I also decided to experiment with stenciling a bit with this bread, which was partially foiled by the flour from the couche, but by the time I was baking the third of the three loaves I'd manged to get it working a bit better. These loaves were also a testing ground for what differences using a cloche made. I played around with the slashing on them a bit too, somewhat successfully. The loaves that were baked in the cloche definitely had slashes that opened a bit wider, and somewhat crisper crust. The loaf volume appeared to be very similar, that is likely because they were verging on overproofed from being a little too warm when they went into the fridge overnight as shaped loaves.


I was very happy with how they turned out overall, though. The crust has a nice bite to it, while the crumb is creamy and very moist. The flavor has a lot of depth as well, just the slightest bit sour with some nuttiness and graininess from the rye and white whole wheat flours, yet exploding with bursts of fruity sweetness from the pears and nutty richness from the walnuts.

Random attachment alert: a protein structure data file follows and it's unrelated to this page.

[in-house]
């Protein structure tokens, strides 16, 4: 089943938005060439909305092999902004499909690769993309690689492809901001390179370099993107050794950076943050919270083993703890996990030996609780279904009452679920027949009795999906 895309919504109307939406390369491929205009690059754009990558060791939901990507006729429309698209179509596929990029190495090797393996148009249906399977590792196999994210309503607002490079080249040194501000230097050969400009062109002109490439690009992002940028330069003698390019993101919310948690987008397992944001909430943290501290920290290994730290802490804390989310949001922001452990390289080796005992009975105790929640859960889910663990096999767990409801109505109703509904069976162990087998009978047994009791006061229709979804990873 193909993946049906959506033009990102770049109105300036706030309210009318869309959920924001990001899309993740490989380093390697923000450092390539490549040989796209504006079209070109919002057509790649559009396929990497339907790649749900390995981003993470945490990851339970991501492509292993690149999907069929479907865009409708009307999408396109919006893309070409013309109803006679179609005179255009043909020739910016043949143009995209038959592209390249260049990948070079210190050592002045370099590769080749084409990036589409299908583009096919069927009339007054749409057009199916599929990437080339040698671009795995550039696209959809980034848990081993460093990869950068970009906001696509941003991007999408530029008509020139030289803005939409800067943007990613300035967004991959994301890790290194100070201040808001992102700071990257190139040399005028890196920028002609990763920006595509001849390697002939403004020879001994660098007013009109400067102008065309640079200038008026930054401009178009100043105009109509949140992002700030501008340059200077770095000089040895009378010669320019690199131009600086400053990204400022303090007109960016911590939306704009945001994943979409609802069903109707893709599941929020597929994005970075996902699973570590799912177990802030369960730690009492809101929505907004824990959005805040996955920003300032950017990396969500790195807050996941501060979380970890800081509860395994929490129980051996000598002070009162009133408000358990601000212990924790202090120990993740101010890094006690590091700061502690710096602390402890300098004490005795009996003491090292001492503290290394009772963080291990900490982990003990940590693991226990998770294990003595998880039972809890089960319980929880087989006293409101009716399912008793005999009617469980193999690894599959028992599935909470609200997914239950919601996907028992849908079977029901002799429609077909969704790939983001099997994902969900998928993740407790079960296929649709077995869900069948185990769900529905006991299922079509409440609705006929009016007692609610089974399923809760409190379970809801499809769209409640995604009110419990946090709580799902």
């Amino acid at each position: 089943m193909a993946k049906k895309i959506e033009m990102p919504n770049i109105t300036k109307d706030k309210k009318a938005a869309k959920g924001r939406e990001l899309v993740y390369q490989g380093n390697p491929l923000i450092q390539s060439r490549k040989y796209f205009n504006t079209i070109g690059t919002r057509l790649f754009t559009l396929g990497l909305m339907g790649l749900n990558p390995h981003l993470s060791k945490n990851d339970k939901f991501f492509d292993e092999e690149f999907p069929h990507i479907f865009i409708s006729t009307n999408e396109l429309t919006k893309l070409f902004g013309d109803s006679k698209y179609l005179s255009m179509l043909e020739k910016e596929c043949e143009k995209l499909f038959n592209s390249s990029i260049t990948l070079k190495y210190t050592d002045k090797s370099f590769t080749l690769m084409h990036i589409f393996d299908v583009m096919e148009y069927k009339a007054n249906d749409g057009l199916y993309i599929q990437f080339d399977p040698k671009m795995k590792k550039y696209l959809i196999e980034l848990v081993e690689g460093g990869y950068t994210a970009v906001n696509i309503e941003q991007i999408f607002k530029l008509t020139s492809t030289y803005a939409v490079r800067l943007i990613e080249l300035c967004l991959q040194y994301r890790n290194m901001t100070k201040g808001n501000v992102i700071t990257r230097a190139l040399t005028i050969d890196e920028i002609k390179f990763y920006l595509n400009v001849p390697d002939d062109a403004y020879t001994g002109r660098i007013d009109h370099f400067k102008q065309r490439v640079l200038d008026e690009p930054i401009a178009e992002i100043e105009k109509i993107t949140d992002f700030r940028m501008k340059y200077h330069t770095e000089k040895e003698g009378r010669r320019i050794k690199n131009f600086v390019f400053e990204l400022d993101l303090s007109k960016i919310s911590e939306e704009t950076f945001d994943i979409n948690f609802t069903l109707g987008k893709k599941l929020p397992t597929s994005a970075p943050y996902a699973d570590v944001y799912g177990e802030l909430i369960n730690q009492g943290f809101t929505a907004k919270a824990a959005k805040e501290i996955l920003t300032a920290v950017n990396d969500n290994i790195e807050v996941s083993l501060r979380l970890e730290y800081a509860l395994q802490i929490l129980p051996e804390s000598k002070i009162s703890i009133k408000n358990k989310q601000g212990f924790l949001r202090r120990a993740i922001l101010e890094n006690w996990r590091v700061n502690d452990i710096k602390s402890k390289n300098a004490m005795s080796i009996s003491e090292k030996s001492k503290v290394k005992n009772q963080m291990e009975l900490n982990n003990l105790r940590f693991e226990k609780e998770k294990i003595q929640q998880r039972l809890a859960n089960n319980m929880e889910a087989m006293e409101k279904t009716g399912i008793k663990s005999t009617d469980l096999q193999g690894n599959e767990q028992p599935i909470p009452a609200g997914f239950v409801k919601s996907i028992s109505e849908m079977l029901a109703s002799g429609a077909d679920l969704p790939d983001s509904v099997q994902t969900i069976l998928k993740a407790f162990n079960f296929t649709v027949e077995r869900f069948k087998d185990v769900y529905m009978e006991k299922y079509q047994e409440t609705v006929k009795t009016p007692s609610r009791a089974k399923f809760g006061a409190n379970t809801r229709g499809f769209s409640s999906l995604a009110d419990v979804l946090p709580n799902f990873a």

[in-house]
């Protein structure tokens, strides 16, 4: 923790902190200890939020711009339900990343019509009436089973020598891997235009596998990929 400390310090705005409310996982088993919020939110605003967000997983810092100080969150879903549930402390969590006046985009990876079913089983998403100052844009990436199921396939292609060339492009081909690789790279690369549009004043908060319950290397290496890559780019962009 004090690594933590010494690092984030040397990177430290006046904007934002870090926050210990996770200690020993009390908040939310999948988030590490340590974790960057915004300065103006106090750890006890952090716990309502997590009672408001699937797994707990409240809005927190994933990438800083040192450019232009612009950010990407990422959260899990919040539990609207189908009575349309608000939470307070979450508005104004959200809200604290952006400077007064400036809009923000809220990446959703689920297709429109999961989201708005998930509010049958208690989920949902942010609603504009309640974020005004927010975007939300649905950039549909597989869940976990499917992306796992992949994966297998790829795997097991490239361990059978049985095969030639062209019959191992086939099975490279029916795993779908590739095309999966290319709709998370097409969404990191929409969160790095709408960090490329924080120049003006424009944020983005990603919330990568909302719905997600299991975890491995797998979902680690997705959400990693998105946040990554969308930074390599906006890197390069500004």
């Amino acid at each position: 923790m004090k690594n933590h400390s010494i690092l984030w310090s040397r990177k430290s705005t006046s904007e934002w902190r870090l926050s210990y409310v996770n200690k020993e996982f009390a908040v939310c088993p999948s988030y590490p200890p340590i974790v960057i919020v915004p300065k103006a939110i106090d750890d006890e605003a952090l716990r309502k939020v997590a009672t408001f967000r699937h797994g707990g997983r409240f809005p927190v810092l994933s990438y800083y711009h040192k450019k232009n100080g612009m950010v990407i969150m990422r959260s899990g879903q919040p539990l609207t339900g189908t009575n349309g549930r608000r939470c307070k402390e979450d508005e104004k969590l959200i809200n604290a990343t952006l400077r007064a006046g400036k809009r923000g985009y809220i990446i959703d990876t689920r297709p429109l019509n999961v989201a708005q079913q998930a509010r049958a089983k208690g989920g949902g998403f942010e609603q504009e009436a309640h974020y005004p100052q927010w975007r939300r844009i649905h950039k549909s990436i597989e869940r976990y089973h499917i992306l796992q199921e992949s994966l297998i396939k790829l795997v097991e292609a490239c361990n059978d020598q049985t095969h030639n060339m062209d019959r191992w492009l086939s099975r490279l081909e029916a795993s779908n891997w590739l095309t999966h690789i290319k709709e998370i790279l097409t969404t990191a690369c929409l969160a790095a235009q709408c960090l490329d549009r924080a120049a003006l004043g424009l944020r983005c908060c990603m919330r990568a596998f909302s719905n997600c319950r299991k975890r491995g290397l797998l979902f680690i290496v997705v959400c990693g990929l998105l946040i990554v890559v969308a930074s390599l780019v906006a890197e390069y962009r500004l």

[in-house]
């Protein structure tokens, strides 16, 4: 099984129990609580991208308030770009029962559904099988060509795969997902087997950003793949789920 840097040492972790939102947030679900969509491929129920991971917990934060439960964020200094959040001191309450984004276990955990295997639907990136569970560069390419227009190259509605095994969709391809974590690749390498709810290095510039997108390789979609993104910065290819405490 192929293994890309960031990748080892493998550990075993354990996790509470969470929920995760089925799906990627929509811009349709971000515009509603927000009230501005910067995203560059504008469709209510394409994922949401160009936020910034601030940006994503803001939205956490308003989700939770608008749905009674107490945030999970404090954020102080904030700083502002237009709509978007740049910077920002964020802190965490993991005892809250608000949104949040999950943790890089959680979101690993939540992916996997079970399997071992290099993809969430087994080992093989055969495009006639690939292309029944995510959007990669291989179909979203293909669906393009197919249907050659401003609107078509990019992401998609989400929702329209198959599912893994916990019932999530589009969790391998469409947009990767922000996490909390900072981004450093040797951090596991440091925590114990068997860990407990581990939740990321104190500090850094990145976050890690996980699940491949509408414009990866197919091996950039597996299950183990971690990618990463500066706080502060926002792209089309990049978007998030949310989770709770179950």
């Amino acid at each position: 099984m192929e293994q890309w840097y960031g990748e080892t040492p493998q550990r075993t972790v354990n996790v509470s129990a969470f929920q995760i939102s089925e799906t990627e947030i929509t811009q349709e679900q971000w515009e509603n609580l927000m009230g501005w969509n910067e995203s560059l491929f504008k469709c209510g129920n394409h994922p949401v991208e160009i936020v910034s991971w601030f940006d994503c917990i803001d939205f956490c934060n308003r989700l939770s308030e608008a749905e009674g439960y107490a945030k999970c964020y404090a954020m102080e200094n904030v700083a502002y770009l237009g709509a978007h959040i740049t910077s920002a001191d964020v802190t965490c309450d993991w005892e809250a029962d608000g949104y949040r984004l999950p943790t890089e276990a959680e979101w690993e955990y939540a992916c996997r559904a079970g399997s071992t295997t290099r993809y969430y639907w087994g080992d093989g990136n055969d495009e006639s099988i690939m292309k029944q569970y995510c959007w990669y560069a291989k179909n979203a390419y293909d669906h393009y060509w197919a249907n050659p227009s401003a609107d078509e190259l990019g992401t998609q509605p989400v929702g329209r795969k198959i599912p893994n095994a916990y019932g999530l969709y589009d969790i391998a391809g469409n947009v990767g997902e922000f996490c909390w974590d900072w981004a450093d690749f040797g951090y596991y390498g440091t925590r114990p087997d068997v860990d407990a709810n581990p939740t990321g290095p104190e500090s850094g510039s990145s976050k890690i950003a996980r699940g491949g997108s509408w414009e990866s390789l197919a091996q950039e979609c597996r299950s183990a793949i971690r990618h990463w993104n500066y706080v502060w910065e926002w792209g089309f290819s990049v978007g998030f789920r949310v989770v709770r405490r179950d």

Walnut Pear Sourdough Recipe

Makes: 1 large loaf, 2 medium, or 3 small loaves (I made 3, just over a pound each)

Time: 2 to 3 days, 2 if you shape and bake the same day, 3 if you retard. First day: Make starter. Second day: Mix final dough, ferment final dough, divide and shape. Third day: Bake

Ingredients:

  Ounces Grams Percent
Starter      
Bread Flour 8 oz 230 gm 100
Water 5.25 oz 150 gm 67%
66% Levain 3 oz 85 gm 38%
Final Dough      
Starter 16.25 oz 465 gm 88%
Bread Flour 15.5 oz 440 gm 84%
Dark Rye Flour 1.5 oz 43 gm 8%
Whole Wheat Flour 1.5 oz 43 gm 8%
Water 9 oz 255 gm 49%
Pear Puree 4.35 oz 125 gm 24%
.25-.5″ Crisp Diced Pears 7 oz 200 gm 38%
Chopped Walnuts 7 oz 200 gm 48%
Vegetable Oil 1 oz 28 gm 5%
Salt .25 oz 7 gm 1.4%
Final Weight      
  63.35 oz 1806 gm 342%

Directions:

  1. Cream your starter with the water (adjusting the flour and water to accommodate the hydration of your starter) and then mix with the flour, it should just come together into a loose ball. Let the dough sit 5 minutes, covered, and then knead or mix it briefly to make sure all the flour is well incorporated. Leave the starter out to ferment overnight, or until doubled if making it earlier in the day.